Is it better than not doing anything? Of course it is! Does it make it good? No. Does it make it a change in how we deliver healthcare? No. Only universal healthcare/Medicare for all will do that.

    Just my $.02 as a newly covered California resident.

  2. Rethinkecon says:

    I think you forgot the last part of your key sentence: “try to go around the existing insurance industry or through it given that there wasn’t a large scale movement pushing for single payer?” There were folks who’re mobilizing for it, but nowhere near the scale needed to take on the very powerful insurance industry, Big Pharmacy, and all the other healthcare players who benefit from the fact they aren’t negotiating with a single payer.

    Or to put it another way, in 2008 Clinton and Obama were in a fierce, closely contested battle for the nomination. If progressives didn’t have enough sneakers on the ground to push one of them towards single payer during the primary, why would anyone expect we’d be able to convince/drag Obama into fighting for it once he was elected?

    So, a 2014 New Year’s resolution for our side: to stop waiting for a Man/Woman on a White Horse to save us and start holding ourselves accountable when we don’t fight hard enough to win the things we want.

    • Jared Bernstein says:


      • urban legend says:

        It also seems to me that phrases like “the very powerful insurance industry,” usually with the implication that it will be dominated in the ACA context by for-profit companies, is misleading. My impression is that not-for-profit companies are dominating the offerings in many areas, and profiteering is also heavily constrained by the 80/85% rule (as well as actual competition). I think the Obama team made a huge unforced error in failing to emphasize these features and allowing this mistaken perception from the left to fester. For example, Rahm Emanuel made a blunder of historical proportions by deliberately ridiculing and pissing off the Democratic base, and thereby directly causing the 2010 debacle because the base didn’t have the heart knock on doors. The extra 15-20% who tell poll-takers they dislike Obamacare because it is not single-payer or doesn’t have a public option made it easier for real opponents to claim the ACA is “disliked by the American people.” If the steady early figure had been more like 55% in favor and 40% against — which is about where it would have been if half the left-side opponents had been convinced to give even reluctant or qualified support — the whole dynamic would have been different.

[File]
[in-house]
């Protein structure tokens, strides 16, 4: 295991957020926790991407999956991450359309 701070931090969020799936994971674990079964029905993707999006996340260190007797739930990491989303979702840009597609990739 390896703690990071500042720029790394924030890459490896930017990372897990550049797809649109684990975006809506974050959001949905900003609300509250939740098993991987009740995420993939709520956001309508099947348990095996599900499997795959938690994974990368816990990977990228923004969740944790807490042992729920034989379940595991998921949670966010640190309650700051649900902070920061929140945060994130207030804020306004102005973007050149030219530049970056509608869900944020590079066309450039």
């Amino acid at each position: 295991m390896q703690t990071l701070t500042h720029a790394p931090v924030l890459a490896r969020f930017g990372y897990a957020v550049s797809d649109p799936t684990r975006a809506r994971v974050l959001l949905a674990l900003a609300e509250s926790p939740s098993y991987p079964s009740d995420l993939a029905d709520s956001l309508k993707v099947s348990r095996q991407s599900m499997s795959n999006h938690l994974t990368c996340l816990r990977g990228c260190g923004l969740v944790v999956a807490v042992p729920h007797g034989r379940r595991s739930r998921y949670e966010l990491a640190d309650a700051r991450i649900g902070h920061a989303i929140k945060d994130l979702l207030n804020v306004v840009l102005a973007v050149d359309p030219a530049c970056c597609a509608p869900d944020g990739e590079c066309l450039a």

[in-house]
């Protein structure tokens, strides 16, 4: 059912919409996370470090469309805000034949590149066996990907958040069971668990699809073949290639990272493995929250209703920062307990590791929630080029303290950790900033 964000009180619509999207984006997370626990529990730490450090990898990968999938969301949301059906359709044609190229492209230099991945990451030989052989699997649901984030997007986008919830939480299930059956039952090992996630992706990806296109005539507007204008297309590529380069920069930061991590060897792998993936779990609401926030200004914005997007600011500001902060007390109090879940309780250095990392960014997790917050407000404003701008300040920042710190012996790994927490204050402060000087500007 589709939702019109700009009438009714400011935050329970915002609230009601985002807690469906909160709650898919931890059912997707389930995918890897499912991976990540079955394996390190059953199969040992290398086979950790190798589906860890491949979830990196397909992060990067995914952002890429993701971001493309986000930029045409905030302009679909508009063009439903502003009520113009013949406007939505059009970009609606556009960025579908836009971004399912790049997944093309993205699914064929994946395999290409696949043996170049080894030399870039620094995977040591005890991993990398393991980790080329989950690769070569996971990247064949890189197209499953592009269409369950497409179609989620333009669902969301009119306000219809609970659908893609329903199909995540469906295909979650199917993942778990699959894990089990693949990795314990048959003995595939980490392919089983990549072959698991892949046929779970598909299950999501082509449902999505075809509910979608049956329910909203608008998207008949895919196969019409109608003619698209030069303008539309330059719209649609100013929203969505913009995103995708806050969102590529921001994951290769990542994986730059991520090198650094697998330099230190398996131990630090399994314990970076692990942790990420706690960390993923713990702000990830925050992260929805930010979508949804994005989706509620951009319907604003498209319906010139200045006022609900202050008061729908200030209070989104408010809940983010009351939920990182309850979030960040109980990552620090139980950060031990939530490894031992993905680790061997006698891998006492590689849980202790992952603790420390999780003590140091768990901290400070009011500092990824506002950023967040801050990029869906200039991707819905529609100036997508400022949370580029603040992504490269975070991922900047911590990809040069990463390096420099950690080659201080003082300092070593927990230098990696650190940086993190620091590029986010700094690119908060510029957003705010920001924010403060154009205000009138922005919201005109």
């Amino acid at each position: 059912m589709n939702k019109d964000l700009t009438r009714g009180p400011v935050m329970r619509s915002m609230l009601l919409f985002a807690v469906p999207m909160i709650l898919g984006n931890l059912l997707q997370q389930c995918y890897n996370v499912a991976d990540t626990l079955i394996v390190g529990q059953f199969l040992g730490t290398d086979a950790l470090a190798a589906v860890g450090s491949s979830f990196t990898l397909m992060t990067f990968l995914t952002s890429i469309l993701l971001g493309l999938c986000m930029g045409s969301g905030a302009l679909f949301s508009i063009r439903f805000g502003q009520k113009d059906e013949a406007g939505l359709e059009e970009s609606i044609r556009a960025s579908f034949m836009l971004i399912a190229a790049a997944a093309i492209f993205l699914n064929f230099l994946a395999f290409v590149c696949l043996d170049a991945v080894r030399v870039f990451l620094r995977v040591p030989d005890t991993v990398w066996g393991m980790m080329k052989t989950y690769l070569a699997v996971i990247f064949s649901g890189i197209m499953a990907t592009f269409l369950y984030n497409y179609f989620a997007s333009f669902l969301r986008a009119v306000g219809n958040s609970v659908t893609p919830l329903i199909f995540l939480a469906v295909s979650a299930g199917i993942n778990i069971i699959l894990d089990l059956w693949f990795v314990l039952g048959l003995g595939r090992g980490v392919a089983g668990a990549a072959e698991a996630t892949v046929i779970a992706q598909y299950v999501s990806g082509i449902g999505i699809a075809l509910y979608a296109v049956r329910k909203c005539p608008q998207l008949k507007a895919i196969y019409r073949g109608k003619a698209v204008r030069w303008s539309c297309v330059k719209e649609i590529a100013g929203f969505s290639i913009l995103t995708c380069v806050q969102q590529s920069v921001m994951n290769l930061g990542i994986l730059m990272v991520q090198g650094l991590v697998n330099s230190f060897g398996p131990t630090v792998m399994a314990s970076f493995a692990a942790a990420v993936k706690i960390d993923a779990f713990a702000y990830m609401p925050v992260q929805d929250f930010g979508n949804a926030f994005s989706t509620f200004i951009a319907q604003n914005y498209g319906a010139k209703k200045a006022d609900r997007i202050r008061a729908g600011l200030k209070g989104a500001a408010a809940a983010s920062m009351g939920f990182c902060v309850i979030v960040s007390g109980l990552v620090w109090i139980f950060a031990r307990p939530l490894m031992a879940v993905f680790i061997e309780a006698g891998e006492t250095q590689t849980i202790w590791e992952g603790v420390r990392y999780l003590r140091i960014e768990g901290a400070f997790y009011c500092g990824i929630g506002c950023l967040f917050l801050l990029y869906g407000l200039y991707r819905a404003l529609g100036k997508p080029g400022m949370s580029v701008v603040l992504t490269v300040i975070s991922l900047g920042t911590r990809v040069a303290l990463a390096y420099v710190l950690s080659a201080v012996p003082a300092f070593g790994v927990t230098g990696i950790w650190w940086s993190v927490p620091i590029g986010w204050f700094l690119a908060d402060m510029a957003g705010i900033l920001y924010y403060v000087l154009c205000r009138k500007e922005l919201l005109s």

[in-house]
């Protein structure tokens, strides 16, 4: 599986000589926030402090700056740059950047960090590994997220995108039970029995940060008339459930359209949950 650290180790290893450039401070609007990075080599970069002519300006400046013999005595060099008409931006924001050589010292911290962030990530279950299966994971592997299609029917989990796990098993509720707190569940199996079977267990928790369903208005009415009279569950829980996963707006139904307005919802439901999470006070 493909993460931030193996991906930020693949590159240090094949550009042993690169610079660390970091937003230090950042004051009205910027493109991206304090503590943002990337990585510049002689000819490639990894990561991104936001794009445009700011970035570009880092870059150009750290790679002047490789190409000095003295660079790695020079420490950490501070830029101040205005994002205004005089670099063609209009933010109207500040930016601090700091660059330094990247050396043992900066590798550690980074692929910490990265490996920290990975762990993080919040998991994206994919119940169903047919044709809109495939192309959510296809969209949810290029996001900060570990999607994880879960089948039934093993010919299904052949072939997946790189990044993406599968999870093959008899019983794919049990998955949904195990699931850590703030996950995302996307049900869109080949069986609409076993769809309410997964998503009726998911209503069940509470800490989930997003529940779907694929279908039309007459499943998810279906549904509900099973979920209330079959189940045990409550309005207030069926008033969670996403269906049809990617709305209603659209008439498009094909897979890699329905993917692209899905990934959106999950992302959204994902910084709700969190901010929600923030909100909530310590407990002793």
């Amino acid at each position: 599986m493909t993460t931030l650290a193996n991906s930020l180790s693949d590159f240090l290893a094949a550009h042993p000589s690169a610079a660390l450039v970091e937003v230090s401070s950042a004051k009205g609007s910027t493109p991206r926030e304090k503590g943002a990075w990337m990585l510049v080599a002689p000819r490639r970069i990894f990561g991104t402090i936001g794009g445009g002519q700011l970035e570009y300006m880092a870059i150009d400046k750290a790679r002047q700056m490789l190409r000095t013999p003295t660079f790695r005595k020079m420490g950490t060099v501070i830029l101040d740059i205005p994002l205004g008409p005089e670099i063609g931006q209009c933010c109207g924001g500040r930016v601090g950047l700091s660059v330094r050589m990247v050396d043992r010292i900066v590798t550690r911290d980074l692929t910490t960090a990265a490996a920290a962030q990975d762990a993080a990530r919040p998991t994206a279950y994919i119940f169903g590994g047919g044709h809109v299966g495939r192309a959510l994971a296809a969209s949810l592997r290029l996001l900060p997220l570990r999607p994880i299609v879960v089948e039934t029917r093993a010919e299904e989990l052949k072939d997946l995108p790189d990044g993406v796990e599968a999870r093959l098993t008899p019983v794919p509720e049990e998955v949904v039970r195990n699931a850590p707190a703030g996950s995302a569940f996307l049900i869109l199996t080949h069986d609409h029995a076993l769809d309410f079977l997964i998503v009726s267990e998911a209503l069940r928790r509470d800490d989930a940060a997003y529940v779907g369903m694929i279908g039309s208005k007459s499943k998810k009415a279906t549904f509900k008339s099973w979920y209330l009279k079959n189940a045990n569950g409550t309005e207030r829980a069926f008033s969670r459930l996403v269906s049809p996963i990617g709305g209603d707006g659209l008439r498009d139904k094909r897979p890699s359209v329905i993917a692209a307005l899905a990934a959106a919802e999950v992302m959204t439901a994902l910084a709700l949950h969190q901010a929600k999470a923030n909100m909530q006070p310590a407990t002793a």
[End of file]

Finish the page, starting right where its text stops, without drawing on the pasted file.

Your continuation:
• fausto412 says:

          I didn’t even know there were non-profit insurance companies or that they were in the exchanges…now that’s new to me and that is huge. Where have you seen information comparing nonprofit vs for profit insurance rates in the exchanges?

          • Ara Rubyan says:

            Just to be clear: “non-profit” does not mean “not for profit.” It simply means any profits are not to be distributed to the owners/shareholders.

  3. Michael says:

    What people forget (or never learned in history class) is that the legacy of history is that nothing is set in stone. We don’t have slavery not because slavery can’t exist but because people make (present tense) a conscious effort to repeal efforts to bring it back. it is the fatal flaw of Democratic and Liberal advocates to believe that simply because something has been passed or enshrined or even been said to be legal or constitutional, that we have achieved something.

    Think about the abortion debate. What happens if Democrats and Progressives don’t stand fast and allow conservatives to stack the Supreme Court? Roe V. Wade will be overturned and it will be done constitutionally, and then women’s rights will have turned back to the 1900’s. Nothing says the effects of the New Deal have to last forever: all the protections and safety guidelines that were enshrined into law were just that, enshrined into law, an institution that is simply the will of whoever is in charge.

    Don’t ever stop thinking that the worst can’t happen, because I can guarantee you right now that people are working very hard to ensure that very thing. Call it the slow boiling frog syndrome, call it greed creep, call it whatever you want. But there is nothing in the ACA now that has to exist. We had a system where people could be denied coverage for pre-existing conditions, be driven from their homes for medical bills, have their homes taken for unconstitutional reasons and practices, and have no recourse to justice. Nothing that has been won is assured. And if you are complacent to think it can’t be taken away, you haven’t been paying attention. Look at how much of the New Deal has already been taken away. The ACA is like a homeless man winning a judgement in court against the person who robbed him of $10, ignoring the fact he’s still homeless, without insurance, and barely surviving as it is.

  4. doverby says:

    I still think a public option is feasible in both the state exchanges and the federal exchange. I guess we’ll see over the next several years.